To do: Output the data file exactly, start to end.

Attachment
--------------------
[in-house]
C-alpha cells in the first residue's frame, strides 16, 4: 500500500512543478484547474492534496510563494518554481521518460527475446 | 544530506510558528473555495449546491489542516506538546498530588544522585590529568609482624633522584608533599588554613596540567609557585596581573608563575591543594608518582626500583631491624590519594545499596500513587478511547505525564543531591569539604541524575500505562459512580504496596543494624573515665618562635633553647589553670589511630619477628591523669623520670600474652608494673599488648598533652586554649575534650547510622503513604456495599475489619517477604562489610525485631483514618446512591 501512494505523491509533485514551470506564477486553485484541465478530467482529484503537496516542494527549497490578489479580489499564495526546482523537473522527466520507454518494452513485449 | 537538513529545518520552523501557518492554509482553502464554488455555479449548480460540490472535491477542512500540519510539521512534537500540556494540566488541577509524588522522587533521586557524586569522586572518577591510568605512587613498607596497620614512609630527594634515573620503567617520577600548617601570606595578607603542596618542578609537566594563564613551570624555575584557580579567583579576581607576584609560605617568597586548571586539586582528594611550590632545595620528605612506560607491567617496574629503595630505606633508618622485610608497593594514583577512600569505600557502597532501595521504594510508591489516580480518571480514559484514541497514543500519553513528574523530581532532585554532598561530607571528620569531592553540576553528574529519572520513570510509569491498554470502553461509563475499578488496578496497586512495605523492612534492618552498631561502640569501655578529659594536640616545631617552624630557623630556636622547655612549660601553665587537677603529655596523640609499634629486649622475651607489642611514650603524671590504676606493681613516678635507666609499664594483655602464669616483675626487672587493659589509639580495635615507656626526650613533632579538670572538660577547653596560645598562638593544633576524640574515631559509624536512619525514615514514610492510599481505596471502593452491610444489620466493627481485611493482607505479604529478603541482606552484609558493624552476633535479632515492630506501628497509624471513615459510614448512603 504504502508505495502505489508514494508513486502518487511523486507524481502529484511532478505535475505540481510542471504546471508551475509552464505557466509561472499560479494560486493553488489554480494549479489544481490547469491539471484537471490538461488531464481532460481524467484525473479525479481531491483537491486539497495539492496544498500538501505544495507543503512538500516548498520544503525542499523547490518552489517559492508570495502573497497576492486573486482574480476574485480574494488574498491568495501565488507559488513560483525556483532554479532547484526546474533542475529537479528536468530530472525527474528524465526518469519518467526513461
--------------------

[in-house]
C-alpha cells in the first residue's frame, strides 16, 4: 500500500512543478484547474492534496510563494518554481521518460527475446 | 544530506510558528473555495449546491489542516506538546498530588544522585590529568609482624633522584608533599588554613596540567609557585596581573608563575591543594608518582626500583631491624590519594545499596500513587478511547505525564543531591569539604541524575500505562459512580504496596543494624573515665618562635633553647589553670589511630619477628591523669623520670600474652608494673599488648598533652586554649575534650547510622503513604456495599475489619517477604562489610525485631483514618446512591 501512494505523491509533485514551470506564477486553485484541465478530467482529484503537496516542494527549497490578489479580489499564495526546482523537473522527466520507454518494452513485449 | 537538513529545518520552523501557518492554509482553502464554488455555479449548480460540490472535491477542512500540519510539521512534537500540556494540566488541577509524588522522587533521586557524586569522586572518577591510568605512587613498607596497620614512609630527594634515573620503567617520577600548617601570606595578607603542596618542578609537566594563564613551570624555575584557580579567583579576581607576584609560605617568597586548571586539586582528594611550590632545595620528605612506560607491567617496574629503595630505606633508618622485610608497593594514583577512600569505600557502597532501595521504594510508591489516580480518571480514559484514541497514543500519553513528574523530581532532585554532598561530607571528620569531592553540576553528574529519572520513570510509569491498554470502553461509563475499578488496578496497586512495605523492612534492618552498631561502640569501655578529659594536640616545631617552624630557623630556636622547655612549660601553665587537677603529655596523640609499634629486649622475651607489642611514650603524671590504676606493681613516678635507666609499664594483655602464669616483675626487672587493659589509639580495635615507656626526650613533632579538670572538660577547653596560645598562638593544633576524640574515631559509624536512619525514615514514610492510599481505596471502593452491610444489620466493627481485611493482607505479604529478603541482606552484609558493624552476633535479632515492630506501628497509624471513615459510614448512603 504504502508505495502505489508514494508513486502518487511523486507524481502529484511532478505535475505540481510542471504546471508551475509552464505557466509561472499560479494560486493553488489554480494549479489544481490547469491539471484537471490538461488531464481532460481524467484525473479525479481531491483537491486539497495539492496544498500538501505544495507543503512538500516548498520544503525542499523547490518552489517559492508570495502573497497576492486573486482574480476574485480574494488574498491568495501565488507559488513560483525556483532554479532547484526546474533542475529537479528536468530530472525527474528524465526518469519518467526513461